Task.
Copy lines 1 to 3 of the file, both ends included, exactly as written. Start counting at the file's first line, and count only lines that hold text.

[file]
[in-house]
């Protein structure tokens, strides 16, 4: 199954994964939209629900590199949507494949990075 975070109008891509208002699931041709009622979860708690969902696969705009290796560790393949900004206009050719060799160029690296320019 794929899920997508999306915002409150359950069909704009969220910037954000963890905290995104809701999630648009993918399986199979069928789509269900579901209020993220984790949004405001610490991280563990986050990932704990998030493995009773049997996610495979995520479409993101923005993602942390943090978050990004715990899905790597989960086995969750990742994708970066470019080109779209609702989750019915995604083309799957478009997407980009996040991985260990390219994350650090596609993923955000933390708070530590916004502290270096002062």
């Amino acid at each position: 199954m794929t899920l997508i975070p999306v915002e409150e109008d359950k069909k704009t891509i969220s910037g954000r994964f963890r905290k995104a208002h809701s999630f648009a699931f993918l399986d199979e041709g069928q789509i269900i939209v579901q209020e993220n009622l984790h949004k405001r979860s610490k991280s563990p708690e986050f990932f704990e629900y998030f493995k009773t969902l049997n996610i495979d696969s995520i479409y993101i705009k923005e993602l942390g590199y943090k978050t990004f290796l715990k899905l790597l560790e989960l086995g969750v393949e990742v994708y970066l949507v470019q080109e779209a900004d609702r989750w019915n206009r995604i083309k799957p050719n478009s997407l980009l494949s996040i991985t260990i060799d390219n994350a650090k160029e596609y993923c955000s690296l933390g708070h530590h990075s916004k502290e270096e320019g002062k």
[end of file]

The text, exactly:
[in-house]
């Protein structure tokens, strides 16, 4: 199954994964939209629900590199949507494949990075 975070109008891509208002699931041709009622979860708690969902696969705009290796560790393949900004206009050719060799160029690296320019 794929899920997508999306915002409150359950069909704009969220910037954000963890905290995104809701999630648009993918399986199979069928789509269900579901209020993220984790949004405001610490991280563990986050990932704990998030493995009773049997996610495979995520479409993101923005993602942390943090978050990004715990899905790597989960086995969750990742994708970066470019080109779209609702989750019915995604083309799957478009997407980009996040991985260990390219994350650090596609993923955000933390708070530590916004502290270096002062």
């Amino acid at each position: 199954m794929t899920l997508i975070p999306v915002e409150e109008d359950k069909k704009t891509i969220s910037g954000r994964f963890r905290k995104a208002h809701s999630f648009a699931f993918l399986d199979e041709g069928q789509i269900i939209v579901q209020e993220n009622l984790h949004k405001r979860s610490k991280s563990p708690e986050f990932f704990e629900y998030f493995k009773t969902l049997n996610i495979d696969s995520i479409y993101i705009k923005e993602l942390g590199y943090k978050t990004f290796l715990k899905l790597l560790e989960l086995g969750v393949e990742v994708y970066l949507v470019q080109e779209a900004d609702r989750w019915n206009r995604i083309k799957p050719n478009s997407l980009l494949s996040i991985t260990i060799d390219n994350a650090k160029e596609y993923c955000s690296l933390g708070h530590h990075s916004k502290e270096e320019g002062k």